If a book makes me think, encourages me to wish, and reminds me of the unbeatable power of love–I’m hooked. If it forces me to feel emotions I sometimes try too hard to hide, I have a real winner.
Like Finch, I have found myself hoping for external acceptance while struggling to accept myself. Feelings of being largely seen through a lens of assumption and perception were more controlling than they should have been for either of us.
Blindness doesn’t attack the mind the way bipolar disorder does. Still, I can relate to the desire to periodically hide from a world where I sometimes feel out of place.
Finch left behind a manifest. He helped another appreciate the joy of life in ways most of us can’t. More importantly, he shared with Violet the kind of love that is a fantasy to most of us. Those kinds of lessons will spread. The spreading of those lessons will result in manifestation that is hard to beat.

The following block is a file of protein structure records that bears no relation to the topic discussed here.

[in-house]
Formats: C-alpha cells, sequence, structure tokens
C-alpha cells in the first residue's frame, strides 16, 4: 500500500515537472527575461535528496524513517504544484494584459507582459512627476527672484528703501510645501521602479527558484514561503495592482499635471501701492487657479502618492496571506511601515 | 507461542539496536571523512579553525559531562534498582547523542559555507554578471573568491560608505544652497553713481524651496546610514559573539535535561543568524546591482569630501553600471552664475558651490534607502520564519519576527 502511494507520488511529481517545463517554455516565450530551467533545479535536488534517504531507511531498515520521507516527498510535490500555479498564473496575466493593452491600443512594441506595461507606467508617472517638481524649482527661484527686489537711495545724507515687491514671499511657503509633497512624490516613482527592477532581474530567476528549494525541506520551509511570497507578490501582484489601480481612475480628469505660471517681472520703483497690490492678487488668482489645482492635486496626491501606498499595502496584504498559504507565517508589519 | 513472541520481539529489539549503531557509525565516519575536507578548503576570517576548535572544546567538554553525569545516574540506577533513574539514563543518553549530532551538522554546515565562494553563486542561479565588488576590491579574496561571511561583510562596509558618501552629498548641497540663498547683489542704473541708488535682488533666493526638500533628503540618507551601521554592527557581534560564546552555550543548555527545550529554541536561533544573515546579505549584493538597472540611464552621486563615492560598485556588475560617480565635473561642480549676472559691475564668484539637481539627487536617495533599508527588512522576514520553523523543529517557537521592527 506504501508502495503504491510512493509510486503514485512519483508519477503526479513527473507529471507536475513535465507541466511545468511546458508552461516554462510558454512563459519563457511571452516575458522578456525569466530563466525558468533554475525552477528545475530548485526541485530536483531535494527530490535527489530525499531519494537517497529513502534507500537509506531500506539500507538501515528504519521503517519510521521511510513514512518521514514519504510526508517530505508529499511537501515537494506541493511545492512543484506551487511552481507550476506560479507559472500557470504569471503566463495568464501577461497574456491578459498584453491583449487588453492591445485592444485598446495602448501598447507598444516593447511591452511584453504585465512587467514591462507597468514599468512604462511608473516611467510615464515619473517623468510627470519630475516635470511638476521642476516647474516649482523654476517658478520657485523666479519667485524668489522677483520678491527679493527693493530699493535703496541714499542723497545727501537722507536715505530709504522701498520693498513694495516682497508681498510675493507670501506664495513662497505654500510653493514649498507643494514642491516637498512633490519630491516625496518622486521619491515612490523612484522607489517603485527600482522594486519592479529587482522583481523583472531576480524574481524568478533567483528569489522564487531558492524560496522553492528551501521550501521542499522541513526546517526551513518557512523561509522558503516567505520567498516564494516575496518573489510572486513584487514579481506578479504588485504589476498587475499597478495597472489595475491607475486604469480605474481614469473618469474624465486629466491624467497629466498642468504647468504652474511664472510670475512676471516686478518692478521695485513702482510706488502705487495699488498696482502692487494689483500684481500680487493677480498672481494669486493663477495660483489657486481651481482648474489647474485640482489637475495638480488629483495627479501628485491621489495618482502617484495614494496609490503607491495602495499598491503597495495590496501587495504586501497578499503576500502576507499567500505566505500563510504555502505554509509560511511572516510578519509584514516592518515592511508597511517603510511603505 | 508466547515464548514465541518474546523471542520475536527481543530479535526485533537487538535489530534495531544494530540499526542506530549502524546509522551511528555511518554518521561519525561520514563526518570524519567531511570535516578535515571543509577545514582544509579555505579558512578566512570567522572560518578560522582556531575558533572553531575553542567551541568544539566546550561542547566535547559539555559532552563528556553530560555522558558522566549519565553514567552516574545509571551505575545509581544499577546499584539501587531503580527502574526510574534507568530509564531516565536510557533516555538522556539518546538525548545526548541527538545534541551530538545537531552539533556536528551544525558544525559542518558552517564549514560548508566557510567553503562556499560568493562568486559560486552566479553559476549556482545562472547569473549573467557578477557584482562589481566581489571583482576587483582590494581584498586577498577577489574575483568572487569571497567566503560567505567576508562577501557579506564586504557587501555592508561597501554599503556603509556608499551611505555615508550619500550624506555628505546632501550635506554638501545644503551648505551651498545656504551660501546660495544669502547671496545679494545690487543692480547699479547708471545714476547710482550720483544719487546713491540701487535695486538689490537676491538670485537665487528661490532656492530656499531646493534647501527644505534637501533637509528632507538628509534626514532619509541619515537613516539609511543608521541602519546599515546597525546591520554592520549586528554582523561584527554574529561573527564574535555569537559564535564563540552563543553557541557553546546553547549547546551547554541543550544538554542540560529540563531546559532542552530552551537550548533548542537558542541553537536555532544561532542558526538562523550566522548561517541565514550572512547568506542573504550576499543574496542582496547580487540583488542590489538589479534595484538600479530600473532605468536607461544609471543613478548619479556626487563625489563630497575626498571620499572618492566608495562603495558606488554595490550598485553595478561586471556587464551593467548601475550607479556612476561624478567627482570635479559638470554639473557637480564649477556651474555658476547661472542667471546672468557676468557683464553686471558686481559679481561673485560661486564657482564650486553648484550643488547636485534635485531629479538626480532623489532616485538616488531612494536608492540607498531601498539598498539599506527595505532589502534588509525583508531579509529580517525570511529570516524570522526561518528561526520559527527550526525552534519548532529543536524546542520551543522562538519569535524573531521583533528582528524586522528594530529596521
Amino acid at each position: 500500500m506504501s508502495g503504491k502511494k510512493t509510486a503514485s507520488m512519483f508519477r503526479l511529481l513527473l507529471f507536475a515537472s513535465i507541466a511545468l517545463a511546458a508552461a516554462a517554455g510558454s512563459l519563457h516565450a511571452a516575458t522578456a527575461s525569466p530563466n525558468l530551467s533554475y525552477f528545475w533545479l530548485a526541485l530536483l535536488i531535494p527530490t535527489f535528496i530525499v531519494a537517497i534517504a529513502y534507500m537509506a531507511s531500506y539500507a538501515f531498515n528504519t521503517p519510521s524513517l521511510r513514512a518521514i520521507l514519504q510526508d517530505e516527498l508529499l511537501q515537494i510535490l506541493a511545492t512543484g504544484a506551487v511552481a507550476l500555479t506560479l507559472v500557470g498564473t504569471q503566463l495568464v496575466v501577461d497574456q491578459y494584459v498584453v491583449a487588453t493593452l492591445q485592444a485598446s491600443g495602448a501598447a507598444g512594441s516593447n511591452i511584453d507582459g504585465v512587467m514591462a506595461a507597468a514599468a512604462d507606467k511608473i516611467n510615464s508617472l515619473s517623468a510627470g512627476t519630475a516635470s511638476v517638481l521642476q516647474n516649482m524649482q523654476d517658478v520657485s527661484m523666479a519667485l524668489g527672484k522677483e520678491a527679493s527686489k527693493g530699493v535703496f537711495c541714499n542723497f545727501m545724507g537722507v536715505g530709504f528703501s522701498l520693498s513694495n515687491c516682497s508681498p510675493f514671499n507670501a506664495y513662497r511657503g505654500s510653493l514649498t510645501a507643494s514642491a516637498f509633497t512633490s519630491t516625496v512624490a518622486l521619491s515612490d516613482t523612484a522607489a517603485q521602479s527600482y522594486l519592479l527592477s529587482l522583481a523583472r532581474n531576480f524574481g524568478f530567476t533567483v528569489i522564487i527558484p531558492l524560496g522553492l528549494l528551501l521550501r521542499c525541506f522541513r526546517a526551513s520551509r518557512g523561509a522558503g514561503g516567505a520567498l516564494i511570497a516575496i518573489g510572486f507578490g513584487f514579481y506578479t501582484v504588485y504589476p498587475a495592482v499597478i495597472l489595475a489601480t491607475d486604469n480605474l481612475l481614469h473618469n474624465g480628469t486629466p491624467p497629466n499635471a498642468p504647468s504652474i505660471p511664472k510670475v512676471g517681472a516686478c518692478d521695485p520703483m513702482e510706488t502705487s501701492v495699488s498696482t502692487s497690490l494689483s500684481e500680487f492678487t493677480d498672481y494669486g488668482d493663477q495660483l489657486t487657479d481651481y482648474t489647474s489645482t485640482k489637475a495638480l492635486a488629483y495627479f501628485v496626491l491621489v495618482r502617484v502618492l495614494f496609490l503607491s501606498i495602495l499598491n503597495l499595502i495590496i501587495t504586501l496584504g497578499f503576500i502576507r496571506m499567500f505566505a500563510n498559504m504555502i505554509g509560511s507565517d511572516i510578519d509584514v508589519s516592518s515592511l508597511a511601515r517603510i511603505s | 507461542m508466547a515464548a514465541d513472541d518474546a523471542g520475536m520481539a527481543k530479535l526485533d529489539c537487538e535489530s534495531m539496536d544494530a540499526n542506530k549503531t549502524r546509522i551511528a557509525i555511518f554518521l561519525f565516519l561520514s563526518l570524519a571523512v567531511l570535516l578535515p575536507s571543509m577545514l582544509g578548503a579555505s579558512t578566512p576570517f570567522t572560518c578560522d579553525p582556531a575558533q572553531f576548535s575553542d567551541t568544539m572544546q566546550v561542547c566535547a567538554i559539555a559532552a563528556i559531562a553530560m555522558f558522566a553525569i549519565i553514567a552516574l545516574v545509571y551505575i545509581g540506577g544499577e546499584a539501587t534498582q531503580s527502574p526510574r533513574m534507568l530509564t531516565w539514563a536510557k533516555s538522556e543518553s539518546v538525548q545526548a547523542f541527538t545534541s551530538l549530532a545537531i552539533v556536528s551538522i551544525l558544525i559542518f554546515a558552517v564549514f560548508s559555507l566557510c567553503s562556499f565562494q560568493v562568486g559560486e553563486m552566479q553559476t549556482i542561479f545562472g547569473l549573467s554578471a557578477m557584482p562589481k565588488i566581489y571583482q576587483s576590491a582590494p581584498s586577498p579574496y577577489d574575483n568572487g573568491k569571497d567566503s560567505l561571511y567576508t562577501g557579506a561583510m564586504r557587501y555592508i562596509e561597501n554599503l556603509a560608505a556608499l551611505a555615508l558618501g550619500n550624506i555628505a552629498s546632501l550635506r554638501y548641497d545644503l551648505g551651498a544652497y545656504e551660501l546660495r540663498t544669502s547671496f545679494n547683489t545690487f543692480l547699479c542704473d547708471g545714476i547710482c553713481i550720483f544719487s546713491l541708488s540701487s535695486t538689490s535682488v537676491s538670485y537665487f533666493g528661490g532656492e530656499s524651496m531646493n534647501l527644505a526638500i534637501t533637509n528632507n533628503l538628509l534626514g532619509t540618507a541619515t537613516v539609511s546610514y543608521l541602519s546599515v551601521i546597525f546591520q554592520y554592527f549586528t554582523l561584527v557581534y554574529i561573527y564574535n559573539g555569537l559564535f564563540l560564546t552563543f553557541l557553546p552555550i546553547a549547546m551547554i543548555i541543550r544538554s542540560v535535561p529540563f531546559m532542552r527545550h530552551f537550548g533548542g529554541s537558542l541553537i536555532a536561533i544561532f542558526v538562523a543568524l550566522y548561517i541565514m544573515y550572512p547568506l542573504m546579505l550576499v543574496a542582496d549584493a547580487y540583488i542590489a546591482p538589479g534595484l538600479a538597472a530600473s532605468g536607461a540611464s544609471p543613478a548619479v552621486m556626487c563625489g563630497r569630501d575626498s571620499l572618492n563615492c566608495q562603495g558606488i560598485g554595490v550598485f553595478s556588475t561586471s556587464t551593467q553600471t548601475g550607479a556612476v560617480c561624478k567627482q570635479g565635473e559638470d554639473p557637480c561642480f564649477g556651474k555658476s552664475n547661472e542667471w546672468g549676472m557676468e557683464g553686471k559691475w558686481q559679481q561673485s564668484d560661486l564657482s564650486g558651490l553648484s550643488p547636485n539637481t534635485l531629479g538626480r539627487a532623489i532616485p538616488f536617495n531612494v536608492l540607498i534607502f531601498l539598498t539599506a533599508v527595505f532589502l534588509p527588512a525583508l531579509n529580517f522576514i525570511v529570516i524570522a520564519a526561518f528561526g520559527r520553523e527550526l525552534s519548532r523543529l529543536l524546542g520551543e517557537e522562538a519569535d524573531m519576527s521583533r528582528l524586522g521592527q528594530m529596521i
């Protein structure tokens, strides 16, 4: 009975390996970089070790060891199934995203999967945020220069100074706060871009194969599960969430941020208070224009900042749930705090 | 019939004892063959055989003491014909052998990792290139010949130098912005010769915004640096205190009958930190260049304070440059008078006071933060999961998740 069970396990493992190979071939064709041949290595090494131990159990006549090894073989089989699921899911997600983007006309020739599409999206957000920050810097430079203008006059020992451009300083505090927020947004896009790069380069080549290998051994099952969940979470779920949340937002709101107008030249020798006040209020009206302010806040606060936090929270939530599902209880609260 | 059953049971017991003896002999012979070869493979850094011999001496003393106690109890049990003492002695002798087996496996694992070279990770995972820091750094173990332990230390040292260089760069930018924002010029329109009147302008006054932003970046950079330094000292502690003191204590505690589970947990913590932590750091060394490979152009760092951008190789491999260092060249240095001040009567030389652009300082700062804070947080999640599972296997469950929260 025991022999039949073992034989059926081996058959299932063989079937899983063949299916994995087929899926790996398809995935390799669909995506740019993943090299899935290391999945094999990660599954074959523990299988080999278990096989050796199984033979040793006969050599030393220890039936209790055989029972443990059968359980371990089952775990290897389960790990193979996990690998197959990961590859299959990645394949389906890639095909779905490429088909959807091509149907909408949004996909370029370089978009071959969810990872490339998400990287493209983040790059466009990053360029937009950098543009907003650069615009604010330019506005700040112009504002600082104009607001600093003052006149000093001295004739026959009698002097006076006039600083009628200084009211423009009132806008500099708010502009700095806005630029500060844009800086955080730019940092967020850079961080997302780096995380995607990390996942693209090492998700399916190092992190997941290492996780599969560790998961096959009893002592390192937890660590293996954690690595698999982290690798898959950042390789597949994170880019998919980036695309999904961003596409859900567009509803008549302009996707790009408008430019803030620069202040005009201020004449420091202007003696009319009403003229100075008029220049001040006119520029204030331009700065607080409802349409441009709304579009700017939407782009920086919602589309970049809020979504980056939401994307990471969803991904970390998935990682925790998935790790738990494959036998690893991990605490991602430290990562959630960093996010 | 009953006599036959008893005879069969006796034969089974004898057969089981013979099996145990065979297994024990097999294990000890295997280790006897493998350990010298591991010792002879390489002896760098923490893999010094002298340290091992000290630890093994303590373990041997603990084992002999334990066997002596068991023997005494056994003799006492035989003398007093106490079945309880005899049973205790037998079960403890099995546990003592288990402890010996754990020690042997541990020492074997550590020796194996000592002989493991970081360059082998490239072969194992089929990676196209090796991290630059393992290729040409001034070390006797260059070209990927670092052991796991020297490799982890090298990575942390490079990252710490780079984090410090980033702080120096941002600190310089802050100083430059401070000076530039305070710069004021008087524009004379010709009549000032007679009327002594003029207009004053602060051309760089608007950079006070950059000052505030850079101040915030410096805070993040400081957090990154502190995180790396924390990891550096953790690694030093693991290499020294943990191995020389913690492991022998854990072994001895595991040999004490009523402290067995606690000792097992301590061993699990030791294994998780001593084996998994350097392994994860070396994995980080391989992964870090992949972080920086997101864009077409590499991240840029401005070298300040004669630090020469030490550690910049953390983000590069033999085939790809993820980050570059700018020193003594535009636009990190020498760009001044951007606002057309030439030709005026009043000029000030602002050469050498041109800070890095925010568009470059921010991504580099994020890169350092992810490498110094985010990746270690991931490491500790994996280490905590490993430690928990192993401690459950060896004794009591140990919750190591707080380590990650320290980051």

Violet’s willingness to ultimately challenge the assumptions she made about Finch and the perceptions she had of him made her a wonderful example. Maybe her sister’s death made challenging assumptions and perceptions easier. I’m sure Violet’s battle against anger and depression helped her relate to Finch in ways she wouldn’t have been able to before. Still, she did the hard, personal work that’s easily avoided.
This book reminded me that everything–even the stuff that hurt us–has made us who we are. When we learn something about someone that makes us uncomfortable, the challenge for us is to willingly acknowledge our assumptions and perceptions and openly seek to discover their accuracy.
Here’s a link to All the Bright Places on Jennifer Niven’s website.